Weston Soldiers’ Memorial Tablet (Middlesex County). See below for a closer view of names.

Location: In Town Hall, 11 Town House Road, Weston
Coordinates: 42°22’09.1″N 71°17’55.9″W
Date dedicated: February 1867
Architect/design: Thomas W. Silloway, Memorial Hall architect; manufacturer of tablet unknown

Weston’s ornate memorial tablet is located in a 20th century building, however it dates to 1867. It has traveled quite a bit during it’s lifetime.

Just months after the end of the war, a committee of five was appointed to develop a plan for a fitting memorial to the town’s war dead. In making their proposal at the town meeting in March 1866, the committee referenced various budgetary constraints that influenced their decision. First, the town had no space for a library and needed one; second, large free-standing monuments were expensive; and third, the town had many war-related expenses to pay off. Therefore, the committee felt that the most practical proposal was to build a modest addition to the old 1847 Town Hall which would house a combined library room/memorial hall. This was accomplished in 1866. The old Town Hall, a wooden building, stood at the corner of Church Street and the Boston Post Road (the site is now part of the Weston Town Green).

Describing their plans, the committee reported:

The object of a monument is not that is not that it may serve as a tombstone on which to record the names and deaths of our valiant soldiers who offered their lives upon the altar of their country. Its design is to honor the fallen by inspiring the souls of the living with their noble deeds and their unselfish love of country.[1]

Their assertion reflects their stance on the dilemma facing all communities as to the proper form of memorialization—particularly right after the war. Should memorials resemble grave markers, sequestered in a quiet corner of a cemetery or should they occupy prominent public spaces where they will be at the center of community activities? Strong arguments were made in various towns in favor of one or the other. The Weston committee evidently was very much against the cemetery monument concept for the reason stated.

The primary inscription reads, “This memorial is erected by the Town of Weston in grateful remembrance of the brave men who gave their lives in the holy cause of freedom.” The wording is noteworthy both for its religious tone and its reference to the destruction of slavery. Not all Massachusetts monuments reference the end of slavery and fewer still explicitly use the word.

The addition was substantially completed in October 1866. The tablet was installed in February 1867.[2] When the town’s first dedicated library building (now the Weston Art and Innovation Center) was completed in 1902, across the street from the old Town Hall, the tablet was moved to the new building. It was, according to the Town Clerk in 1910, “easily the most interesting object in the reading room.”[3] Old town hall, the tablet’s original home, was demolished in 1919 as part of the ambitious Town Green project. Between 1913 and 1920, the center of town was significantly altered with a new town green, a new Town House Road, and a new Town Hall, among other improvements. The tablet was moved to its present location in 2002 when an addition was put on the “new” Town Hall which was built in 1917.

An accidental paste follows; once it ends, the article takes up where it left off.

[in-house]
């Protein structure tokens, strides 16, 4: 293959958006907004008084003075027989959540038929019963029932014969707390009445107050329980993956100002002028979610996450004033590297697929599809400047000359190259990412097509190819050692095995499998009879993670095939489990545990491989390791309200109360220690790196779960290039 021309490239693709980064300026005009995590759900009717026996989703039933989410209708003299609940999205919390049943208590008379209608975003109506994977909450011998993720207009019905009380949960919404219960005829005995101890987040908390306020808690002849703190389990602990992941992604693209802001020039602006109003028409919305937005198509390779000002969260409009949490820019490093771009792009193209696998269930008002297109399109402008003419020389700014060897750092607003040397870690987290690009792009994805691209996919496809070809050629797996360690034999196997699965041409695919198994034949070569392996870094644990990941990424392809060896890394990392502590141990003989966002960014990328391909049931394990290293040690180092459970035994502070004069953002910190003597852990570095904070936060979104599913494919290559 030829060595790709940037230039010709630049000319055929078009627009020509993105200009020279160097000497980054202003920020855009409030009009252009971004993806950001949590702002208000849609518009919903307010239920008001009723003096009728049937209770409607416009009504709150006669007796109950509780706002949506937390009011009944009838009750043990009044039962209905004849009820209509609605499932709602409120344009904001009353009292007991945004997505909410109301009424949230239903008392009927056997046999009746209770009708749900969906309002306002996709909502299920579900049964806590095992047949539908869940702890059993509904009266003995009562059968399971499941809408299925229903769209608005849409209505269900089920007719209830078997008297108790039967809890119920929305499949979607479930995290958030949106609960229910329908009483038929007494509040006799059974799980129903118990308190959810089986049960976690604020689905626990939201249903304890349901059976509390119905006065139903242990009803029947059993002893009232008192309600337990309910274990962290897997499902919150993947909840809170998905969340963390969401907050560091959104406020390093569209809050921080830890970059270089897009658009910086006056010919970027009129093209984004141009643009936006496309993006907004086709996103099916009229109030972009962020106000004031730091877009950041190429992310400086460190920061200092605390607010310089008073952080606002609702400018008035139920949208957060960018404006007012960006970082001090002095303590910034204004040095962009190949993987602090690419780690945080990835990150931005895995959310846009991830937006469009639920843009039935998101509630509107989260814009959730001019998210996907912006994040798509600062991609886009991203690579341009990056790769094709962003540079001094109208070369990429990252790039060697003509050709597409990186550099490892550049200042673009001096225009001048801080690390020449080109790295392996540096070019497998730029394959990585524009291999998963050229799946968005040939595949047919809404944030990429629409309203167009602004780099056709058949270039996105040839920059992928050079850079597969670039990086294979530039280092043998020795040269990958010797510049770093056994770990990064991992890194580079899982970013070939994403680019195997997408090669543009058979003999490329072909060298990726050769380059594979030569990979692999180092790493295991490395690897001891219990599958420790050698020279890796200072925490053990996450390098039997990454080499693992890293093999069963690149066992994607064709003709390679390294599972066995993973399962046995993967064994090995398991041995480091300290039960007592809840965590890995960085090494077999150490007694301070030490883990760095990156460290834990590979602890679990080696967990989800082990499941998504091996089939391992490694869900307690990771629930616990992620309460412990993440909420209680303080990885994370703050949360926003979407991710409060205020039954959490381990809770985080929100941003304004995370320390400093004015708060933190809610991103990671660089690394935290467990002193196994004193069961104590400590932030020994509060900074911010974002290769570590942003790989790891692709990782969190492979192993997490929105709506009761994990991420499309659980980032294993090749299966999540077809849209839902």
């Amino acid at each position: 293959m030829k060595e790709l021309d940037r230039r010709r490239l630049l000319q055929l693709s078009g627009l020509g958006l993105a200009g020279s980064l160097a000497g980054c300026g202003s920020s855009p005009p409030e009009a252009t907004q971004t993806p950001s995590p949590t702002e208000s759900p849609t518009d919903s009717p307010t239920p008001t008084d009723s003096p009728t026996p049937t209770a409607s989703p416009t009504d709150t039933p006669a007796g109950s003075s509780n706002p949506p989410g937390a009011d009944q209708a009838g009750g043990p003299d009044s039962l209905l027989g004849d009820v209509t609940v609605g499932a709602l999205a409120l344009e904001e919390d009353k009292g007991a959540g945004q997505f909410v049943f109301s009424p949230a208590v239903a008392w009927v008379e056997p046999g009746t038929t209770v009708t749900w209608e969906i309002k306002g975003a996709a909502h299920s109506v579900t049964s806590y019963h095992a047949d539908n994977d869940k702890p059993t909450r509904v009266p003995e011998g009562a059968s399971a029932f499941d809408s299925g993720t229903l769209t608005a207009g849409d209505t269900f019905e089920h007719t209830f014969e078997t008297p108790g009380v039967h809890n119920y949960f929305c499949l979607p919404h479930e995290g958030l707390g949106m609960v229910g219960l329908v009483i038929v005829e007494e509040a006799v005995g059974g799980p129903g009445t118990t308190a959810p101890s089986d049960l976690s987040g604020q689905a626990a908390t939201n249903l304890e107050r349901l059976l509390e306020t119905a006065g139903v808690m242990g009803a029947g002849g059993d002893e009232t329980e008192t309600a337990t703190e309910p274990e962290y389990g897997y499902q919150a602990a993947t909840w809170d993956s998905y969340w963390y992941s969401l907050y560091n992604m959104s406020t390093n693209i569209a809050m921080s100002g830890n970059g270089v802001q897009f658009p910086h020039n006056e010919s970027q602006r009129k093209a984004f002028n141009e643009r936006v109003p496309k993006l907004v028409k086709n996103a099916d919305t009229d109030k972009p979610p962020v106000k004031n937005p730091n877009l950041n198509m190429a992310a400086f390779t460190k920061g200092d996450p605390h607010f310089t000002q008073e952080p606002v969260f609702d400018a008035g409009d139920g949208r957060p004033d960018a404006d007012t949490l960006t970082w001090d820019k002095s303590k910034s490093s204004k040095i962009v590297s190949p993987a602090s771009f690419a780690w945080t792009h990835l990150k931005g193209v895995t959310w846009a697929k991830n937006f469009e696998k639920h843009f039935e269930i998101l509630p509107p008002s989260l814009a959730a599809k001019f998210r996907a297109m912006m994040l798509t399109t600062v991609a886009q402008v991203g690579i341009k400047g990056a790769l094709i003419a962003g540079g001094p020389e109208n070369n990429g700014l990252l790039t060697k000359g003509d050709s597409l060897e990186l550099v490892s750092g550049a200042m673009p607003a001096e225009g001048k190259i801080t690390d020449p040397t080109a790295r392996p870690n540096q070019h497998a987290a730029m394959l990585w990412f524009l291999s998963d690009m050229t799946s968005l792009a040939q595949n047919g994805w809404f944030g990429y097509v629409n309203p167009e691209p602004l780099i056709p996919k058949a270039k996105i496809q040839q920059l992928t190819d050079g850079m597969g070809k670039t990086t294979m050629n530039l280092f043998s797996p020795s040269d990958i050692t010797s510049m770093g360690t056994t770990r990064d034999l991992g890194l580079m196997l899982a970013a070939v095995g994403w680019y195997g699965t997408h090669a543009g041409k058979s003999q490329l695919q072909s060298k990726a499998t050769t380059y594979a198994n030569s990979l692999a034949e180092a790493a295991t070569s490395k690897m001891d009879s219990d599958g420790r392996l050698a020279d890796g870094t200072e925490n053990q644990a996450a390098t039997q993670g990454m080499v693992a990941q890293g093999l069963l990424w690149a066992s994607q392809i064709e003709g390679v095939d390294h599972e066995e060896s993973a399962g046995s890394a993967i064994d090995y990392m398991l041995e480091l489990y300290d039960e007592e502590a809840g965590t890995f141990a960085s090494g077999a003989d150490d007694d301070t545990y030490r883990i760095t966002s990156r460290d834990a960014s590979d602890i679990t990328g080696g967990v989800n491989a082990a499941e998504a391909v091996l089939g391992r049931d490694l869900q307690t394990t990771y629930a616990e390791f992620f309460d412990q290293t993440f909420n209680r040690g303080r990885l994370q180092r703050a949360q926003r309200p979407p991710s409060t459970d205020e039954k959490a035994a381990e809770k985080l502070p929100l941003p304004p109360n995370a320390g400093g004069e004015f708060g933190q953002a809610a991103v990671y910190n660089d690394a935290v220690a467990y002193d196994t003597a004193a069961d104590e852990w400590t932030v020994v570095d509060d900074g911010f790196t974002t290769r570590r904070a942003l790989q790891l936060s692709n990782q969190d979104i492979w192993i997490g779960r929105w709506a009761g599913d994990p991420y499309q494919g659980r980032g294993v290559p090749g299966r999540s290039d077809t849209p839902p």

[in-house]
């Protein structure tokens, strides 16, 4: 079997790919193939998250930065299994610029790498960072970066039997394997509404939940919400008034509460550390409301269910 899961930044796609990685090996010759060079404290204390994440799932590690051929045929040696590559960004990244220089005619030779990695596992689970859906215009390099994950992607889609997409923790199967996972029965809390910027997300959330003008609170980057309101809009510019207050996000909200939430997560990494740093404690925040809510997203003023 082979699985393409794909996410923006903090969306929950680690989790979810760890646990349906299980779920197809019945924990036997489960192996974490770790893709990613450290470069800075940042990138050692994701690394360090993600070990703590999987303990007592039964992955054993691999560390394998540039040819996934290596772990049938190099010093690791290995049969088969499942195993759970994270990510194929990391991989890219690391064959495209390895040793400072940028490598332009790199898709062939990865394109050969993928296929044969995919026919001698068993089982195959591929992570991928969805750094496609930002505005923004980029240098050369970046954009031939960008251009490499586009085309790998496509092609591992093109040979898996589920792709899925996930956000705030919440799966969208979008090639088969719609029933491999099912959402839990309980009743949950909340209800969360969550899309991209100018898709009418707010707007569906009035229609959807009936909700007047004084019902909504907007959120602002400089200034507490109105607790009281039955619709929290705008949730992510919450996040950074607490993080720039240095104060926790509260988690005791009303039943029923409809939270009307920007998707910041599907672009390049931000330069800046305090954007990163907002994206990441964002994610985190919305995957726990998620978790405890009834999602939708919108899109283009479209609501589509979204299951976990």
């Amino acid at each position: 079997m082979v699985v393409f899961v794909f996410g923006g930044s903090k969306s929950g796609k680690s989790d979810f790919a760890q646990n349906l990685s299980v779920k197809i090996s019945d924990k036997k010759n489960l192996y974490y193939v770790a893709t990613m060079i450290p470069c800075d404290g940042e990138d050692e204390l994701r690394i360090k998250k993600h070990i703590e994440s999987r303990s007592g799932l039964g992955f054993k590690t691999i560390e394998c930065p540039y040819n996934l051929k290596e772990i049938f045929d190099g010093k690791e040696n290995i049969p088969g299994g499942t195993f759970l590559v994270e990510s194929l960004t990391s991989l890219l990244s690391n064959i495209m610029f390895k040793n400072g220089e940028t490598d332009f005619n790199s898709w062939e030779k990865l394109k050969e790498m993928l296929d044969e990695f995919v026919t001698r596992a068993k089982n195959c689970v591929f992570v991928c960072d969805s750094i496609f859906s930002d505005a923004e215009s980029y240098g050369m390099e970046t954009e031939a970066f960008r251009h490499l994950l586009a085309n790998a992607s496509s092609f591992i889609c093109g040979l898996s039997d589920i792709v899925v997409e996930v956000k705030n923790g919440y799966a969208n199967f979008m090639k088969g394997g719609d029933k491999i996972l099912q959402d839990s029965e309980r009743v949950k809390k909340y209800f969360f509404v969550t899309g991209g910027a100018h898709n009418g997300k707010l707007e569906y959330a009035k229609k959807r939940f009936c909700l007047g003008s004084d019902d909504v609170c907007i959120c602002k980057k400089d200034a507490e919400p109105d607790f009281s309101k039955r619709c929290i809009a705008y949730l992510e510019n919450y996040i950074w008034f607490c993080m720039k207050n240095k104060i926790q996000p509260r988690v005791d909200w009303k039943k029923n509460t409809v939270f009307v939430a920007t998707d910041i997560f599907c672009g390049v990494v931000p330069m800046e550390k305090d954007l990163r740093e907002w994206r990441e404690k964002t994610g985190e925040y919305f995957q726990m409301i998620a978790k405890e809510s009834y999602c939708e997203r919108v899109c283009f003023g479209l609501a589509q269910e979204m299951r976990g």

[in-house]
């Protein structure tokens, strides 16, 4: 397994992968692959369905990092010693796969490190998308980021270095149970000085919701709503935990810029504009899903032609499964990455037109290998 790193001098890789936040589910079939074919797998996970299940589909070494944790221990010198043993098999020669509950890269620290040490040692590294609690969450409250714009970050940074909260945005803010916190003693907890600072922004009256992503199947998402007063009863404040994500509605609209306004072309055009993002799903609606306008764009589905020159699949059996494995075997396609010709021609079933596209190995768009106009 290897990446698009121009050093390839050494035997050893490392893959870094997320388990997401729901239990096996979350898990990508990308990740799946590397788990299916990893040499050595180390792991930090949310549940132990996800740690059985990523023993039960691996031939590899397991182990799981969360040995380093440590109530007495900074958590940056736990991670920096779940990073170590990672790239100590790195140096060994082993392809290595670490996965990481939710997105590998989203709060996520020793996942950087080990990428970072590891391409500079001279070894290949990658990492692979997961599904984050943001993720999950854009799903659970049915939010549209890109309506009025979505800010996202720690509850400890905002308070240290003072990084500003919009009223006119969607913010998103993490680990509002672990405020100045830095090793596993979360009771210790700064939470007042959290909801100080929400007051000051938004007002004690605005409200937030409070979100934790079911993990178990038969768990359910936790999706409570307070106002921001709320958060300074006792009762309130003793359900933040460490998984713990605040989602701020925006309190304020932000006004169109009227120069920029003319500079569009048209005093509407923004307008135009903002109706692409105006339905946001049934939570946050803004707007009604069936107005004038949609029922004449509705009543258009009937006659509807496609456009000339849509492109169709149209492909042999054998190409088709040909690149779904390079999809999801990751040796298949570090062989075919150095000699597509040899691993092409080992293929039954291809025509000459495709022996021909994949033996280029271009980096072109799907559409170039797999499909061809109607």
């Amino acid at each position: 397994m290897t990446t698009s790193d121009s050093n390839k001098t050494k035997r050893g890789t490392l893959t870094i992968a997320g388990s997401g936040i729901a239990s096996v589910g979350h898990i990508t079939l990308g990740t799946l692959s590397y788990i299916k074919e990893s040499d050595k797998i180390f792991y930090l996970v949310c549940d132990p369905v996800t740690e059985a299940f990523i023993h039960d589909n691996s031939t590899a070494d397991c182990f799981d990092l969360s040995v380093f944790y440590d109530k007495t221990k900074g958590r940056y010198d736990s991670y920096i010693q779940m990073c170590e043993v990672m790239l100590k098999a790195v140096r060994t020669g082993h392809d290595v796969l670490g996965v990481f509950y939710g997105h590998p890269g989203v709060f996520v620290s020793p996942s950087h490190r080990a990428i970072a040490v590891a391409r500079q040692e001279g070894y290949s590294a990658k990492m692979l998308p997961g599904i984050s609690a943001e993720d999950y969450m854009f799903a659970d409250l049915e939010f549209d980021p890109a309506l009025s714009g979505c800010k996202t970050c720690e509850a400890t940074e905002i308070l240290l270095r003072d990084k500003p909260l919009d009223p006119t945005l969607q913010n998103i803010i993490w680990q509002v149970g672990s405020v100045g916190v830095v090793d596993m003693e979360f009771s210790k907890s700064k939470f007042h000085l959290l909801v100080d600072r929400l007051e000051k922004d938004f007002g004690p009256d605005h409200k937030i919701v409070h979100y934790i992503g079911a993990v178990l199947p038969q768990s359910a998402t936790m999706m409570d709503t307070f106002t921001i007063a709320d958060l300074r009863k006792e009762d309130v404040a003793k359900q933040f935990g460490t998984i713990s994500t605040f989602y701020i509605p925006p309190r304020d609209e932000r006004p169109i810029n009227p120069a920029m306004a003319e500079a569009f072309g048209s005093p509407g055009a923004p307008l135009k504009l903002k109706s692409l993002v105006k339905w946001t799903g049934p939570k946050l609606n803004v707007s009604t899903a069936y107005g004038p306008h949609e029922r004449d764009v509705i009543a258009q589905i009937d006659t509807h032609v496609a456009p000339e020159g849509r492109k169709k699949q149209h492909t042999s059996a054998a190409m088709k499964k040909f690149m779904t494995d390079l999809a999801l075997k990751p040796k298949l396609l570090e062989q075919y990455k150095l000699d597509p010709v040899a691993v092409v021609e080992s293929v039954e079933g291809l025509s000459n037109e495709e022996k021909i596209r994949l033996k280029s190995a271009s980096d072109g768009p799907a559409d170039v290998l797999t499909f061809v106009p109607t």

According to local historian Col. Daniel Lamson, 126 Weston men served in the war. Of these, twelve died—eleven of them killed in action or from wounds received in battle and one of disease as a prisoner of war.[4] A large portion, 19 men, served with the 35th Massachusetts Infantry, almost all of them in Company I which was made up of men from Weston, Needham, and Dedham. The 35th Massachusetts fought with the Army of the Potomac in some of the largest battles of the war. They took particularly heavy casualties during their first fight at the Battle of Antietam where they were thrown into the maelstrom as a fresh unit having barely learned to fire their muskets. Private Ralph A. Jones of Weston was among the killed there. He was 18 years old.

The 1847 Town House, the original home of the tablet, is pictured below (image courtesy of the Weston Historical Society). Click tablet image for enlarge view of text.

[1] Daniel Lamson, History of the Town of Weston, Massachusetts, 1630-1870, (Boston: George H. Ellis Press, 1913), 144.

[2] Waltham Free Press, February 15, 1867, 2.

[3] Alfred S. Roe, Monuments, tablets and other memorials erected in Massachusetts to commemorate the service of her sons in the war of the rebellion, 1861-1865, (Boston: Wright and Potter Printers, 1910), 125.

[4] Lamson, 139-142.

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